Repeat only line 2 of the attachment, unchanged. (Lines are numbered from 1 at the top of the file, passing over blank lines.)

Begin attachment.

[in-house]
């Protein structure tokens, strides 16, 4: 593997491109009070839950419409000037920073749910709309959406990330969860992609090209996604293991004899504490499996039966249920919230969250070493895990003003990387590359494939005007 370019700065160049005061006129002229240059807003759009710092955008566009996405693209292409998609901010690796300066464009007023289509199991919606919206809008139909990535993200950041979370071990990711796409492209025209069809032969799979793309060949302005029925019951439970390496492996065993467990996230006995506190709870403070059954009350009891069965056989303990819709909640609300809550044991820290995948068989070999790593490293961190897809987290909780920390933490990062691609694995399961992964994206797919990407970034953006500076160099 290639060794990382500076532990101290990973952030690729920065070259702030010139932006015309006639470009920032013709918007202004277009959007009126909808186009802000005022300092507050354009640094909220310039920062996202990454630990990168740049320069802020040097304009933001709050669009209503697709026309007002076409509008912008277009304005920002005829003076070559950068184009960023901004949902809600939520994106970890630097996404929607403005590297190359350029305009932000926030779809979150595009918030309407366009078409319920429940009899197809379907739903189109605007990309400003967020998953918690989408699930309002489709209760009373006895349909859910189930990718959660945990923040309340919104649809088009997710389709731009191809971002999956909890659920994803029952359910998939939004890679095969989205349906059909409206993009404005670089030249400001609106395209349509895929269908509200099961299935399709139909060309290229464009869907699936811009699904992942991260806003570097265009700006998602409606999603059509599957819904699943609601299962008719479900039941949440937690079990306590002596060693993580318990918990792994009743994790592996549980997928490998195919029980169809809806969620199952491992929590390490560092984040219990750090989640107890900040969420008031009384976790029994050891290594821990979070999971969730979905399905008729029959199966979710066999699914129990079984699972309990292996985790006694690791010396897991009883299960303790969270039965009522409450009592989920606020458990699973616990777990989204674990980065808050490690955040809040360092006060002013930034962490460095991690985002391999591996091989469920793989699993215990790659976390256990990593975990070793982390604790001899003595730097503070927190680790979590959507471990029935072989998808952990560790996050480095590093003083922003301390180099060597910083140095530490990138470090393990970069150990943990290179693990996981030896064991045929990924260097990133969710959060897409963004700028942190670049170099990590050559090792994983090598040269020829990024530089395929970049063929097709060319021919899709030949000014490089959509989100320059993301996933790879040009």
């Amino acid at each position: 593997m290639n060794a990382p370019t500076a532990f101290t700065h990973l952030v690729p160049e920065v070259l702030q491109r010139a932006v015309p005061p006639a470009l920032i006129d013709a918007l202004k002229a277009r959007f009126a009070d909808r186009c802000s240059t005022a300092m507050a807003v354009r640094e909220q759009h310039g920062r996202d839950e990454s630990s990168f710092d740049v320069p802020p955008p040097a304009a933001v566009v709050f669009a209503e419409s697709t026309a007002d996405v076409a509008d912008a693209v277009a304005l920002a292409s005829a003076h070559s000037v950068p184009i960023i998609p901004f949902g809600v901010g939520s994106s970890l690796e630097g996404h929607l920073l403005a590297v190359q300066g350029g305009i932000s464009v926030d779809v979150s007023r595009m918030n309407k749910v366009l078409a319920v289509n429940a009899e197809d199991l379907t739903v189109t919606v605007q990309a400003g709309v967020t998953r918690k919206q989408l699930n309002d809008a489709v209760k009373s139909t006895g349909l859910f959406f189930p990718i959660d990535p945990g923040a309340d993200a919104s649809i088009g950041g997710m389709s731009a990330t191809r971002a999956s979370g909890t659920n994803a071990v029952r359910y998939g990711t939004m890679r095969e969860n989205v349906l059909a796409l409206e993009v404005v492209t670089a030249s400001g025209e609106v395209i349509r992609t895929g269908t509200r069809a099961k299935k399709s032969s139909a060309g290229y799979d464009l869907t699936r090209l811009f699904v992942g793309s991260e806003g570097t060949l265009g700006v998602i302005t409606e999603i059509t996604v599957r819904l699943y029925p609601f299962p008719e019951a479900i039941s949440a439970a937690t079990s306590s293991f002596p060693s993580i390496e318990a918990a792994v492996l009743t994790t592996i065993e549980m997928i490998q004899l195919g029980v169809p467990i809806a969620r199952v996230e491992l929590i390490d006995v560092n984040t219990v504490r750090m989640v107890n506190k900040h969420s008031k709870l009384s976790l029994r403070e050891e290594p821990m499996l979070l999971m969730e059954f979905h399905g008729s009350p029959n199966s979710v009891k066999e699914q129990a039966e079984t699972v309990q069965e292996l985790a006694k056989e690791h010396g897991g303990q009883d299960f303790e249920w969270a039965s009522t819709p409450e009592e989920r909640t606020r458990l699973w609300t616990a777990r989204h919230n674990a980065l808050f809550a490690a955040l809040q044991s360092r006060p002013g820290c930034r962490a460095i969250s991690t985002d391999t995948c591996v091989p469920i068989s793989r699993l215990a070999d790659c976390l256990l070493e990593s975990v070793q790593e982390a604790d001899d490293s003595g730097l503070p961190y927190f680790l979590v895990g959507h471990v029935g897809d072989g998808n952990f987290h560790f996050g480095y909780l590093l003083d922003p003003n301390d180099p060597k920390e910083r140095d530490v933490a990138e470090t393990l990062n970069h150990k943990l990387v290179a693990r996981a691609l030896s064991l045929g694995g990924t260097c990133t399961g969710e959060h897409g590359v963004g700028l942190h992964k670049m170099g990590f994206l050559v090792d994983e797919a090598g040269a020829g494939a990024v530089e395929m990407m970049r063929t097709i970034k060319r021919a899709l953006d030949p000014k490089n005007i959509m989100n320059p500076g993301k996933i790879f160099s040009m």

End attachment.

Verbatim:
């Protein structure tokens, strides 16, 4: 593997491109009070839950419409000037920073749910709309959406990330969860992609090209996604293991004899504490499996039966249920919230969250070493895990003003990387590359494939005007 370019700065160049005061006129002229240059807003759009710092955008566009996405693209292409998609901010690796300066464009007023289509199991919606919206809008139909990535993200950041979370071990990711796409492209025209069809032969799979793309060949302005029925019951439970390496492996065993467990996230006995506190709870403070059954009350009891069965056989303990819709909640609300809550044991820290995948068989070999790593490293961190897809987290909780920390933490990062691609694995399961992964994206797919990407970034953006500076160099 290639060794990382500076532990101290990973952030690729920065070259702030010139932006015309006639470009920032013709918007202004277009959007009126909808186009802000005022300092507050354009640094909220310039920062996202990454630990990168740049320069802020040097304009933001709050669009209503697709026309007002076409509008912008277009304005920002005829003076070559950068184009960023901004949902809600939520994106970890630097996404929607403005590297190359350029305009932000926030779809979150595009918030309407366009078409319920429940009899197809379907739903189109605007990309400003967020998953918690989408699930309002489709209760009373006895349909859910189930990718959660945990923040309340919104649809088009997710389709731009191809971002999956909890659920994803029952359910998939939004890679095969989205349906059909409206993009404005670089030249400001609106395209349509895929269908509200099961299935399709139909060309290229464009869907699936811009699904992942991260806003570097265009700006998602409606999603059509599957819904699943609601299962008719479900039941949440937690079990306590002596060693993580318990918990792994009743994790592996549980997928490998195919029980169809809806969620199952491992929590390490560092984040219990750090989640107890900040969420008031009384976790029994050891290594821990979070999971969730979905399905008729029959199966979710066999699914129990079984699972309990292996985790006694690791010396897991009883299960303790969270039965009522409450009592989920606020458990699973616990777990989204674990980065808050490690955040809040360092006060002013930034962490460095991690985002391999591996091989469920793989699993215990790659976390256990990593975990070793982390604790001899003595730097503070927190680790979590959507471990029935072989998808952990560790996050480095590093003083922003301390180099060597910083140095530490990138470090393990970069150990943990290179693990996981030896064991045929990924260097990133969710959060897409963004700028942190670049170099990590050559090792994983090598040269020829990024530089395929970049063929097709060319021919899709030949000014490089959509989100320059993301996933790879040009």